Before I had the dream of sailing around the world, I lived in Minnesota and wanted to move, preferably to California, to escape the cold and cruel winters. When I would shut my eyes to do my affirmations, I had a vision of myself sitting in a big chair, looking through a picture window, down at the Pacific Ocean.  It wasn’t until after I met and married Gunter, that one day, sitting in that very chair, in our second-floor condo, I looked down at the view of Sail Bay and realized that indeed, that view had been my vision!

I’ve always learned best visually. When I began to write sailing stories, I had no problem describing what I saw. But it took some writing courses and extra effort to convey what I heard, tasted, and felt. When my book, “In Search of Adventure and Moments of Bliss: MAIDEN VOYAGE” reached the production stage, I could not imagine grouping the photos in the middle or end of the book. I insisted that they be on the page with the story, so that the reader could be there, tagging along with me on my adventures. That’s why my book has over 150 full-color photos and maps.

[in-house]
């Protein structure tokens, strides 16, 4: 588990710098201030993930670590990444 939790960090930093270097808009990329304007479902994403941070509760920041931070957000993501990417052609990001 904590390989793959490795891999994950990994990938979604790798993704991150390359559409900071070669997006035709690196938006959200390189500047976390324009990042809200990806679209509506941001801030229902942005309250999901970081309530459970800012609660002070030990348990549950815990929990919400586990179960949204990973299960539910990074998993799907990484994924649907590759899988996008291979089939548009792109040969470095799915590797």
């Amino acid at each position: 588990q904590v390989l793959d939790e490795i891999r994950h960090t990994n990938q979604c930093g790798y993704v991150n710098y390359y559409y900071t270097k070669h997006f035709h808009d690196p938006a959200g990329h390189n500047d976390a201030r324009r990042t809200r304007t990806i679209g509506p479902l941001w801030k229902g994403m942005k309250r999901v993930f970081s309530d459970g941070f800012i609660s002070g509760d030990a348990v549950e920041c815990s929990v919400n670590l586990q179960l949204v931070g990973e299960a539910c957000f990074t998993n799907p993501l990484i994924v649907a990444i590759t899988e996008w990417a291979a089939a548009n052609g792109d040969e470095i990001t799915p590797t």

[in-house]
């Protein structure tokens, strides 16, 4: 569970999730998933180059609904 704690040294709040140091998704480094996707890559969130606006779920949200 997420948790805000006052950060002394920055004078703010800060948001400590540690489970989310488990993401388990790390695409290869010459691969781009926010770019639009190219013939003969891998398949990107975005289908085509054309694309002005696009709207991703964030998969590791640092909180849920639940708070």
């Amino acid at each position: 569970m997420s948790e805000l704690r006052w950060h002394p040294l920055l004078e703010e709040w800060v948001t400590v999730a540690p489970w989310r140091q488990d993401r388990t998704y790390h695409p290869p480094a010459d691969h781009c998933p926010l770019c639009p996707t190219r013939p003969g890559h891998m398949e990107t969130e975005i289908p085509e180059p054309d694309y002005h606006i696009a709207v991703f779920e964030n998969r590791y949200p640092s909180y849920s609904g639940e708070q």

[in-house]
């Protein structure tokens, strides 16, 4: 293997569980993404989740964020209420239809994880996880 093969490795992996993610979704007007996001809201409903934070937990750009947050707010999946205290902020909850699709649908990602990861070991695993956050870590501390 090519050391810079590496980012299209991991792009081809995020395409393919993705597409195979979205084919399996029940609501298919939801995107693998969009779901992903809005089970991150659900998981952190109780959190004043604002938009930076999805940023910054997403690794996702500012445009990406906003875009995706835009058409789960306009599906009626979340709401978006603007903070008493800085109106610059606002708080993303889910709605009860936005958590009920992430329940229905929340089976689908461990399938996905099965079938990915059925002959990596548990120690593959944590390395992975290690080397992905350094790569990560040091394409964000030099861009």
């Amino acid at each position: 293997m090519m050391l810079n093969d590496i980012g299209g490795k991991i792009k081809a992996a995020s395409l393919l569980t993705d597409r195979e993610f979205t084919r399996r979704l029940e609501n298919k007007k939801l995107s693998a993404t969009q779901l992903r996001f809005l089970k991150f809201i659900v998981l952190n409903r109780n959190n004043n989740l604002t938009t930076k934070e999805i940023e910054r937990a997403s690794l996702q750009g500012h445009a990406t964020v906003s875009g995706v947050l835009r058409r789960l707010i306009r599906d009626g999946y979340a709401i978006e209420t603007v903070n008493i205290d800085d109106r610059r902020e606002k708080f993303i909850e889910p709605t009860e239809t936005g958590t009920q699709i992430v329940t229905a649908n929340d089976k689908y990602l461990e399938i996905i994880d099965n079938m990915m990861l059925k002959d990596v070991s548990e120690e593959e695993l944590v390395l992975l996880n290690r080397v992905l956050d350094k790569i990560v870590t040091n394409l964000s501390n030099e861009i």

I sincerely hope that this book will provide more than enjoyment, that it will help you visualize your own dream.  And that your dream will become a reality!

Many New Year’s resolutions don’t pan out because you simply are not passionate about them.  Yet many of the passions you may have remain unfulfilled because you did not set them as a firm priority in your life.